Leonidas Polk remains something of an elusive figure to military historians. He owed his high rank to his friendship with Jefferson Davis. But Polk could have risen up the officer ranks on his own. He was charismatic, well-connected, wealthy, and a darling of New Orleans society, where he preached secession in the antebellum years as Louisiana’s Episcopal Archbishop. Politically reliable and a fire-eater and Southern nationalist for years before the war, he proved during the conflict to be stubborn and selfish, mostly noted for his long feud with Braxton Bragg, who commanded the Army of Tennessee. Yet he was brave and beloved by his men. He was easy to talk to and eschewed harsh discipline. He also showed some improvement as a commander. In the Atlanta Campaign he transferred a corps to Georgia and ably commanded it at Resaca.
On June 14, 1864, Polk was killed at Pine Mountain during an artillery barrage [ECW’s Chris Mackowski went On Location there in 2017]. As with many generals, he was not given a burial in a place of his choosing or a place dear to him. Central Tennessee and New Orleans, the two areas where he owned land and was a respected figure, were occupied by Union forces. Augusta, Georgia became his resting place. He received an elaborate funeral in Saint Paul’s Church, presided over by Bishop Stephen Elliott of Georgia. He was buried in a location under the present-day altar.
After the Civil War, Polk fit into the Lost Cause mythology. He was dead and, given the religious iconography of the Lost Cause, fit perfectly into its symbols. Yet, he was not part of the Virginia dynasty. He was also not a particularly successful battle commander. Commemoration of Polk mostly revolved around his faith and positive personal anecdotes. For example, he makes periodic appearances in Sam Watkin’s Company Aytch, where is is depicted as a warm and approachable commander.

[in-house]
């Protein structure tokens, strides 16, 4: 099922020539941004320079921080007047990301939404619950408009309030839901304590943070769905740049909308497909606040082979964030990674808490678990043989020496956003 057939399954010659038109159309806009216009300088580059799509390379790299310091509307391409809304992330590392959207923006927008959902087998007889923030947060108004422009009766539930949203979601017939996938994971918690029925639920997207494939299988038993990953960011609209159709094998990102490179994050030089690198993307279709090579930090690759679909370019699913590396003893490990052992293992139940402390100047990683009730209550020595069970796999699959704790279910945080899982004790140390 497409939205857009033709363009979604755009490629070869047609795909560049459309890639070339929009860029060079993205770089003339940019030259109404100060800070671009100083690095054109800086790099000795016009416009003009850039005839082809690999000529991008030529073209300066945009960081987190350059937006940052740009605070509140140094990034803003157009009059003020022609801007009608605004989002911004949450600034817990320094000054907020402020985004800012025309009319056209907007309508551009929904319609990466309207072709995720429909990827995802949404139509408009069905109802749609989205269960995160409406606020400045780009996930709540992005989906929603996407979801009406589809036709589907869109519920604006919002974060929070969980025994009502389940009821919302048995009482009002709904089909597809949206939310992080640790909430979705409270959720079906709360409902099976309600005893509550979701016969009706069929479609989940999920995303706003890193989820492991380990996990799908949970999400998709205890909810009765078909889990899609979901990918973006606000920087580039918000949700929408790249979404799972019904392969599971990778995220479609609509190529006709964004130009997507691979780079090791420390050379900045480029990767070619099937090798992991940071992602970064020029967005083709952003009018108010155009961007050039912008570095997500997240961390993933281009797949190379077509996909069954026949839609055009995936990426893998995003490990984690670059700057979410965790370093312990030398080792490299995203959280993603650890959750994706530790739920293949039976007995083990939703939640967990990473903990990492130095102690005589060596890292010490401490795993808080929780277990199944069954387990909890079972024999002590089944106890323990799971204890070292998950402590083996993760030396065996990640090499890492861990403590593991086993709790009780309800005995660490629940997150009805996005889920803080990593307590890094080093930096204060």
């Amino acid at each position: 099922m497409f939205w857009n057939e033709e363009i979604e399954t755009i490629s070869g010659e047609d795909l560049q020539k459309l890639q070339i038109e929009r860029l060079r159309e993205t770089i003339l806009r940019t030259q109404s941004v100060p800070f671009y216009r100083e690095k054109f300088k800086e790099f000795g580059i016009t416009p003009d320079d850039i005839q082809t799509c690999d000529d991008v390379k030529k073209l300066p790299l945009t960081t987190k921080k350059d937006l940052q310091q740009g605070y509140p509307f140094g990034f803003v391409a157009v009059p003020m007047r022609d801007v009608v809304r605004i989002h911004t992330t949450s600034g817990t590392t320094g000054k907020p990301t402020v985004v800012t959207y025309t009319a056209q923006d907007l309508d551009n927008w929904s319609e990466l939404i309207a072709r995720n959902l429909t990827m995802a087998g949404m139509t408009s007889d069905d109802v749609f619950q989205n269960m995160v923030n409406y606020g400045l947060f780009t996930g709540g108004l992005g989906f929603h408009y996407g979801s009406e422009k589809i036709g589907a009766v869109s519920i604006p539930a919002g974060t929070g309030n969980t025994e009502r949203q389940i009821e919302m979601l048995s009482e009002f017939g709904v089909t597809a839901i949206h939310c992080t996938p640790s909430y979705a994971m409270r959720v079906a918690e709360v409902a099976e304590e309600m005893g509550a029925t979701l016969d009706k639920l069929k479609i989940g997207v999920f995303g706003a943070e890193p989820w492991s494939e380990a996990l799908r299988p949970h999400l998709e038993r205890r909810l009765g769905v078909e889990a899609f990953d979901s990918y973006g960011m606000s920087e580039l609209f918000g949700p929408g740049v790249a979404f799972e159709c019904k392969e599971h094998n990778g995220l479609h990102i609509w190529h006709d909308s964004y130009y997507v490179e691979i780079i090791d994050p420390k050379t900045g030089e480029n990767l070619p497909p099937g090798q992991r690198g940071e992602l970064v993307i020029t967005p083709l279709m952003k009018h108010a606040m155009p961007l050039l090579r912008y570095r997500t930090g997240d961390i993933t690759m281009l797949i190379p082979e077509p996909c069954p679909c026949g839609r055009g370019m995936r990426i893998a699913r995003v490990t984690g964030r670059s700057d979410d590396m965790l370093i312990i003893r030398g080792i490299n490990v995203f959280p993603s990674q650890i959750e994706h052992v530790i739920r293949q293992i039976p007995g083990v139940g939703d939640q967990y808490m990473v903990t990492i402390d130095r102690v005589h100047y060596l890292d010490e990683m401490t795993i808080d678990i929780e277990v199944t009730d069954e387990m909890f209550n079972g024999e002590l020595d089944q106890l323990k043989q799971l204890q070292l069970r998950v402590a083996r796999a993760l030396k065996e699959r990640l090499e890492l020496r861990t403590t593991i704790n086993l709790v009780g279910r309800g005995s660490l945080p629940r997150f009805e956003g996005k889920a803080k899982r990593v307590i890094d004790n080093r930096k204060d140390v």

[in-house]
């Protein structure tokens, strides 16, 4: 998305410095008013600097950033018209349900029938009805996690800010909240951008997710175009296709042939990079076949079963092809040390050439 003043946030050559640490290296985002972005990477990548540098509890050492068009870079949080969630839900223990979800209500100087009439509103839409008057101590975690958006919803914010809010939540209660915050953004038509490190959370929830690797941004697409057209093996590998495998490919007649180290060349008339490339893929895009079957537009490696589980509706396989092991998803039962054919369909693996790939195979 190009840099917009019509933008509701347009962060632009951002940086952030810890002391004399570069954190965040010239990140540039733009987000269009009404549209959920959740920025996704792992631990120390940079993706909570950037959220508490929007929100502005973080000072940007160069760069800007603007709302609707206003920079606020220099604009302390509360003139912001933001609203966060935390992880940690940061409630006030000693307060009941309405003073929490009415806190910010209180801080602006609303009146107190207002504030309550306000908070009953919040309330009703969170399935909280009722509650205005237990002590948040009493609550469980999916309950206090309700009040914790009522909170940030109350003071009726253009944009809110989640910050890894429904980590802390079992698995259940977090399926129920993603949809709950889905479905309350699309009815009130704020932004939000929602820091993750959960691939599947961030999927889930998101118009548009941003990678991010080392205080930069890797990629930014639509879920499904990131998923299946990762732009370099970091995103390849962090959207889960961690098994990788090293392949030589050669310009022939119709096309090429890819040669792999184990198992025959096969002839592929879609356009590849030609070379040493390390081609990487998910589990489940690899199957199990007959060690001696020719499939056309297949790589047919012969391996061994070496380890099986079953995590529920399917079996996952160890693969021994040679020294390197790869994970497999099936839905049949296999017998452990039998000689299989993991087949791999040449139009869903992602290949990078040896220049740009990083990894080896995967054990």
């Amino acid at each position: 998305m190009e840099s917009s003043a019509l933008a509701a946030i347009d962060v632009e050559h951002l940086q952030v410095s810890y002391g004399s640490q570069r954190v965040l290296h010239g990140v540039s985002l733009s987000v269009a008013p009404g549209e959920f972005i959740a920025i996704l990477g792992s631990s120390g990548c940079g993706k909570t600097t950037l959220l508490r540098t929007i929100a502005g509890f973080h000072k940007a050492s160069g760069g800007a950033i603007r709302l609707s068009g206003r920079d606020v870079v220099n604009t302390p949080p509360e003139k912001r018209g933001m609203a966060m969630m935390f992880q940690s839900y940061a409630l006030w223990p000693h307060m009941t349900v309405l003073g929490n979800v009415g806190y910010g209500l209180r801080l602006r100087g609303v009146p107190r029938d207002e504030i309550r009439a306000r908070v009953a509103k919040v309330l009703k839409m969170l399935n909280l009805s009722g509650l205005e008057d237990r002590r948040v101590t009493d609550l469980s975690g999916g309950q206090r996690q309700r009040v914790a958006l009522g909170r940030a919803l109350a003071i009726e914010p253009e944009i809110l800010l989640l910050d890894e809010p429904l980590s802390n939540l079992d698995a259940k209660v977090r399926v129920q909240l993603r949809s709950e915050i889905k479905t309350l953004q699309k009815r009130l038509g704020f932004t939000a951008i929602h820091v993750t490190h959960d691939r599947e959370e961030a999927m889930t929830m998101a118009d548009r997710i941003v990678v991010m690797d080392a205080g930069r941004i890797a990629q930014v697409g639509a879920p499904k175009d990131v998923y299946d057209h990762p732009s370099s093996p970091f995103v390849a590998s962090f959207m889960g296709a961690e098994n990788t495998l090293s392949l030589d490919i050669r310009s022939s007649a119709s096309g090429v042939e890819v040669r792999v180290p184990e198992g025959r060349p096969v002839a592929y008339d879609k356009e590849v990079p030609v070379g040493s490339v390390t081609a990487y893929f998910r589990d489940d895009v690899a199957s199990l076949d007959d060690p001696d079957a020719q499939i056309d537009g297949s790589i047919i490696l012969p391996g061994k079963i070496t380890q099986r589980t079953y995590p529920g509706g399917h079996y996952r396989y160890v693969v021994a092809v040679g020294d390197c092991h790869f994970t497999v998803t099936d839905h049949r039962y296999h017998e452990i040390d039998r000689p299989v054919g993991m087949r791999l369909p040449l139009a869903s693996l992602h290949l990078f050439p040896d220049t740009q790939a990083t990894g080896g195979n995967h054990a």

In 1945 Polk’s body was brought to New Orleans and re-interred at Christ Church Cathedral on St. Charles Avenue. The congregation had an interesting history. During the war, it was pro-secession, and Benjamin Butler closed it for refusing to offer prayers for Abraham Lincoln’s health and success, a common convention in the Episcopal Church. The current cathedral was constructed in 1886-1889. Polk’s old church Trinity Episcopal Church, on Jackson Avenue, still stands and honors the general. Yet, Christ Church is the archbishop’s seat for Louisiana’s Episcopal Church, and therefore the headquarters of Polk’s successors.
On a quiet Saturday after I finished a Garden District tour, I went over to check out Polk’s resting place. I was let in by Reverend Travers C. Koerner. He showed me Polk’s grave, which is to the right of the pulpit. A mourning altar for Jefferson Davis, dating back to his death in New Orleans in 1889, is nearby.
Polk’s bishop’s seat, crafted by the slaves on his plantation, also stood nearby and is roped off to prevent people from sitting in it. In another room a piece of altar art featured Polk looming above one of the many churches he built. Close at hand, another piece of art featured St. George slaying the dragon. Crafted in 1939, the dragon is laced with swastikas. It is another reminder of the falsity of presenting the Confederacy and Nazi Germany as equivalences. The person who crafted this art certainly did not think so in 1939.
As I left, I spied a simple picture of Polk in his robes. It was not the the old magisterial photograph that adorns many books but rather a simple piece, showing a younger Polk. It reminded me of the several postwar photographs of P.G.T. Beauregard. Unlike his wartime photos, where he is erect and formal, Beauregard was more relaxed in his postwar pictures taken. The images undermine our concrete views of historical figures, who themselves changed as surely as the times they experienced.